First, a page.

The other day, while driving, I looked down to see that I officially hit the 99,000 mile mark. Wow. I bought that car new. The odometer was as close to zero as it could be when I drove off the lot and hit the road.
And this got me thinking. Where have I gone in 99,000 miles?
Theoretically, if there were a bridge that spanned the entire circumference of the globe, I could have circled the Earth almost 4 times. The distance across the U.S. is about 3,000 miles. Meaning, I could have crossed the States 33 times. And yet, I didn’t do any of that. I mean, yes, it is rather impossible to drive a car across the ocean, so imagining I could have circled the Earth 4 times is kinda silly. But still. 33 trips across the States would have been nothing to scoff at.
And actually, I didn’t even make it across once. So what did I do?
The sad truth is, I spent most of those miles traveling to and from work. And I don’t mean to say it’s sad. I mean, I had a job, the pay was good, I bought things, I went places, I built a community around me. And I pretty much stayed in my comfortable neighborhood. Yes, I took the occasional road trip. I drove to Vegas to visit my family. I drove up the California coast. I even took a few drives to Seattle and back. Nothing to scoff at either.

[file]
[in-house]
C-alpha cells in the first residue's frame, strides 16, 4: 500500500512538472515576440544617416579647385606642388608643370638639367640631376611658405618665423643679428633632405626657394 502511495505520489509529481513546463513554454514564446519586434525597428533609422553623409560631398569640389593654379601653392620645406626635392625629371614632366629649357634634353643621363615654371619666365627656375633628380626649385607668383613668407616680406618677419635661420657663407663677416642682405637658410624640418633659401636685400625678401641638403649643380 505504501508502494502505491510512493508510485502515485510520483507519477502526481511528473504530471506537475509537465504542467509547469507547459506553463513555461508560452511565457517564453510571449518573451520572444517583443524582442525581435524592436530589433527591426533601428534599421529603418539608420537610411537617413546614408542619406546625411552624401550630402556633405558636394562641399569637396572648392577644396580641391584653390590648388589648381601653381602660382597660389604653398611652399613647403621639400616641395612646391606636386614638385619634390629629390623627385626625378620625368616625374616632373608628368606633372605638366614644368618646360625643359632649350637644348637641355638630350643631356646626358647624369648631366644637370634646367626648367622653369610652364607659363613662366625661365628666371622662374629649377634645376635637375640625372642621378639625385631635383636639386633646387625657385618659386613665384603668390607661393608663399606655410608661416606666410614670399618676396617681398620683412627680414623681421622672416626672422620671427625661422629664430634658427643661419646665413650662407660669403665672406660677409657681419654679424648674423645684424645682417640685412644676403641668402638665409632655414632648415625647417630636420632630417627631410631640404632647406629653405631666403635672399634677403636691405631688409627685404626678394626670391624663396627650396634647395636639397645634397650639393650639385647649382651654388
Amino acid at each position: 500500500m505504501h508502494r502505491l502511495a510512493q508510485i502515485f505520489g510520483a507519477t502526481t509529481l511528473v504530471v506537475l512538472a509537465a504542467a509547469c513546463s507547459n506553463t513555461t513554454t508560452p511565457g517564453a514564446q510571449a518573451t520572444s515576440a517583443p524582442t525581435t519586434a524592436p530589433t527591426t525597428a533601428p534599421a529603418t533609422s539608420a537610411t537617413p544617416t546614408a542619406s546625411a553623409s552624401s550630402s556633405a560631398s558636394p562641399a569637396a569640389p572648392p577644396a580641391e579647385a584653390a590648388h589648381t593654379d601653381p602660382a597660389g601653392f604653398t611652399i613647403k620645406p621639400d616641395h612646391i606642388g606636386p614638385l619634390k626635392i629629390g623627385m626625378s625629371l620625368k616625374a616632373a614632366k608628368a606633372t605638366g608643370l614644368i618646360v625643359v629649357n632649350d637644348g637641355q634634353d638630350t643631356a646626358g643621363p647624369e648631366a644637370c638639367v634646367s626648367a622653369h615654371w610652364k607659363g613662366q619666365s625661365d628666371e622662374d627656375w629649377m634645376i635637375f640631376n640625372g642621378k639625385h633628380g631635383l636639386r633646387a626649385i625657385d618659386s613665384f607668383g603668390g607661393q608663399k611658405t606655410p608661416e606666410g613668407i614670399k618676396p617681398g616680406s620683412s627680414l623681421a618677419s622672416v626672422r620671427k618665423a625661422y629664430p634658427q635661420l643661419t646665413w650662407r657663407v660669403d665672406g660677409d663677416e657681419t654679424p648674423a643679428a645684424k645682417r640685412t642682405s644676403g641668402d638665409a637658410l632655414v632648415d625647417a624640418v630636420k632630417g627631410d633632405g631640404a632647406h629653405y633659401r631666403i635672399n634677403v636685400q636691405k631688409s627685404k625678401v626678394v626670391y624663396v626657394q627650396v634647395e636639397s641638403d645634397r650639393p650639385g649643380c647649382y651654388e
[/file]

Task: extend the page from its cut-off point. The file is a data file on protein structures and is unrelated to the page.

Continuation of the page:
But seeing those numbers and wondering where it was I had been in 99,000 miles got me thinking. It got me thinking that I could stand to be more present in my days. I got me thinking that perhaps I wouldn’t be wondering where I had gone if only I had paid attention. It got me thinking that, just maybe, I should be more deliberate about what I do with the next 99,000 miles of my life. (I know, that’s a lot of thinking for an odometer reading.)
In reality, sometimes days are just days and miles are just miles. And I get that. But it’s also true that your life is what you make of it, your reality is yours to design. And I fully intend to make these next miles seriously count. Where will I go? Will I road trip across the States? Will I ditch the damn car for a plane ticket and some freedom in another country? I don’t know the answer to that yet. Here’s what I do know: The next 99,000 miles — they’re bound to be good.